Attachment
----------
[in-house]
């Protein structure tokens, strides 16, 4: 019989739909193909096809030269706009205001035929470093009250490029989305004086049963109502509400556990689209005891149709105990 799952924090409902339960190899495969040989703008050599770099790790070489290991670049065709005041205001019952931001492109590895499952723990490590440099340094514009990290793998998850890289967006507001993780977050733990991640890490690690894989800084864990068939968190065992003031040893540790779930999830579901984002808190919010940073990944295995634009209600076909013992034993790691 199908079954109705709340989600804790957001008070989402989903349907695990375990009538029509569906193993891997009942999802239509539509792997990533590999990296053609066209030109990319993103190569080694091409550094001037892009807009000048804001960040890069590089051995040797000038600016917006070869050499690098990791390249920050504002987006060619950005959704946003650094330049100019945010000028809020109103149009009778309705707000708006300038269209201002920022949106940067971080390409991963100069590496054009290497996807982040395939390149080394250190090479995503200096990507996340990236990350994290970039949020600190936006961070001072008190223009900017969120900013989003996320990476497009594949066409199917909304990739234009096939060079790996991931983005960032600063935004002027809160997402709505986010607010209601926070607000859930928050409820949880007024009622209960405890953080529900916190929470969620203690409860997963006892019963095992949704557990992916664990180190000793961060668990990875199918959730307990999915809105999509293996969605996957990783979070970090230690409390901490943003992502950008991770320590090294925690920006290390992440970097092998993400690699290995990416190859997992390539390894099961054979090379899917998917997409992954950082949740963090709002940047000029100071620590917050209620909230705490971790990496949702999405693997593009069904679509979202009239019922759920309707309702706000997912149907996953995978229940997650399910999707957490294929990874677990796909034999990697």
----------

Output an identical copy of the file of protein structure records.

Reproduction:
[in-house]
């Protein structure tokens, strides 16, 4: 019989739909193909096809030269706009205001035929470093009250490029989305004086049963109502509400556990689209005891149709105990 799952924090409902339960190899495969040989703008050599770099790790070489290991670049065709005041205001019952931001492109590895499952723990490590440099340094514009990290793998998850890289967006507001993780977050733990991640890490690690894989800084864990068939968190065992003031040893540790779930999830579901984002808190919010940073990944295995634009209600076909013992034993790691 199908079954109705709340989600804790957001008070989402989903349907695990375990009538029509569906193993891997009942999802239509539509792997990533590999990296053609066209030109990319993103190569080694091409550094001037892009807009000048804001960040890069590089051995040797000038600016917006070869050499690098990791390249920050504002987006060619950005959704946003650094330049100019945010000028809020109103149009009778309705707000708006300038269209201002920022949106940067971080390409991963100069590496054009290497996807982040395939390149080394250190090479995503200096990507996340990236990350994290970039949020600190936006961070001072008190223009900017969120900013989003996320990476497009594949066409199917909304990739234009096939060079790996991931983005960032600063935004002027809160997402709505986010607010209601926070607000859930928050409820949880007024009622209960405890953080529900916190929470969620203690409860997963006892019963095992949704557990992916664990180190000793961060668990990875199918959730307990999915809105999509293996969605996957990783979070970090230690409390901490943003992502950008991770320590090294925690920006290390992440970097092998993400690699290995990416190859997992390539390894099961054979090379899917998917997409992954950082949740963090709002940047000029100071620590917050209620909230705490971790990496949702999405693997593009069904679509979202009239019922759920309707309702706000997912149907996953995978229940997650399910999707957490294929990874677990796909034999990697």